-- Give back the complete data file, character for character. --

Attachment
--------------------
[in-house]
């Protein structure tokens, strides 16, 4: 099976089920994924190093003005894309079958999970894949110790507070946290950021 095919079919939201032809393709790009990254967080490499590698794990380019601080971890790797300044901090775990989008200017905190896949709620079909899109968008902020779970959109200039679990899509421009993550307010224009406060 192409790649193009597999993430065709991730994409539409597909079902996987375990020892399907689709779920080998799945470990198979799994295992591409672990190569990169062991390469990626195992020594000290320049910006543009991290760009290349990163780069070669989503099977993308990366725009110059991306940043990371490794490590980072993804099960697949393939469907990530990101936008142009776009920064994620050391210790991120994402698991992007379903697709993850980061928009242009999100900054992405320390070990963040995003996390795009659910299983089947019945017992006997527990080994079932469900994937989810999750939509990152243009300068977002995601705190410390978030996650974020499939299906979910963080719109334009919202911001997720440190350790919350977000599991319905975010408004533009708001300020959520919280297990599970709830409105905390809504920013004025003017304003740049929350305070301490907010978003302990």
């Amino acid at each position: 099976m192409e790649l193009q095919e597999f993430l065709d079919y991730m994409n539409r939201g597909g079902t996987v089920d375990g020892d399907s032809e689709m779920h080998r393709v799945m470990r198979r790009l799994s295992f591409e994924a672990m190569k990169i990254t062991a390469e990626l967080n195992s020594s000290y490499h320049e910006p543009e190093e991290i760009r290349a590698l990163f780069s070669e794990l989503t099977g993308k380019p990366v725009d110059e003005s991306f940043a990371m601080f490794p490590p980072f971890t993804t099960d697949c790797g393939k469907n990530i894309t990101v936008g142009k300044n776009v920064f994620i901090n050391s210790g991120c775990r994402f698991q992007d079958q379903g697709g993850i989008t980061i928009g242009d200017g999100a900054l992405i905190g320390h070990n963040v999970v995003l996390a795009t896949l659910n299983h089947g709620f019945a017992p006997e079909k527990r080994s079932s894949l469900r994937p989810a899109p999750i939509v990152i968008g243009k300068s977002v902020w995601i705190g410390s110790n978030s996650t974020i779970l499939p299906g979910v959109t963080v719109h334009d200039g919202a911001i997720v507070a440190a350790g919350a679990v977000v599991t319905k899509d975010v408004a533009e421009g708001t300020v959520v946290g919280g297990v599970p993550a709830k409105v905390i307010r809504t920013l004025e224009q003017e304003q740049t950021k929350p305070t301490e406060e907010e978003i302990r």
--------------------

[in-house]
């Protein structure tokens, strides 16, 4: 099976089920994924190093003005894309079958999970894949110790507070946290950021 095919079919939201032809393709790009990254967080490499590698794990380019601080971890790797300044901090775990989008200017905190896949709620079909899109968008902020779970959109200039679990899509421009993550307010224009406060 192409790649193009597999993430065709991730994409539409597909079902996987375990020892399907689709779920080998799945470990198979799994295992591409672990190569990169062991390469990626195992020594000290320049910006543009991290760009290349990163780069070669989503099977993308990366725009110059991306940043990371490794490590980072993804099960697949393939469907990530990101936008142009776009920064994620050391210790991120994402698991992007379903697709993850980061928009242009999100900054992405320390070990963040995003996390795009659910299983089947019945017992006997527990080994079932469900994937989810999750939509990152243009300068977002995601705190410390978030996650974020499939299906979910963080719109334009919202911001997720440190350790919350977000599991319905975010408004533009708001300020959520919280297990599970709830409105905390809504920013004025003017304003740049929350305070301490907010978003302990």
């Amino acid at each position: 099976m192409e790649l193009q095919e597999f993430l065709d079919y991730m994409n539409r939201g597909g079902t996987v089920d375990g020892d399907s032809e689709m779920h080998r393709v799945m470990r198979r790009l799994s295992f591409e994924a672990m190569k990169i990254t062991a390469e990626l967080n195992s020594s000290y490499h320049e910006p543009e190093e991290i760009r290349a590698l990163f780069s070669e794990l989503t099977g993308k380019p990366v725009d110059e003005s991306f940043a990371m601080f490794p490590p980072f971890t993804t099960d697949c790797g393939k469907n990530i894309t990101v936008g142009k300044n776009v920064f994620i901090n050391s210790g991120c775990r994402f698991q992007d079958q379903g697709g993850i989008t980061i928009g242009d200017g999100a900054l992405i905190g320390h070990n963040v999970v995003l996390a795009t896949l659910n299983h089947g709620f019945a017992p006997e079909k527990r080994s079932s894949l469900r994937p989810a899109p999750i939509v990152i968008g243009k300068s977002v902020w995601i705190g410390s110790n978030s996650t974020i779970l499939p299906g979910v959109t963080v719109h334009d200039g919202a911001i997720v507070a440190a350790g919350a679990v977000v599991t319905k899509d975010v408004a533009e421009g708001t300020v959520v946290g919280g297990v599970p993550a709830k409105v905390i307010r809504t920013l004025e224009q003017e304003q740049t950021k929350p305070t301490e406060e907010e978003i302990r």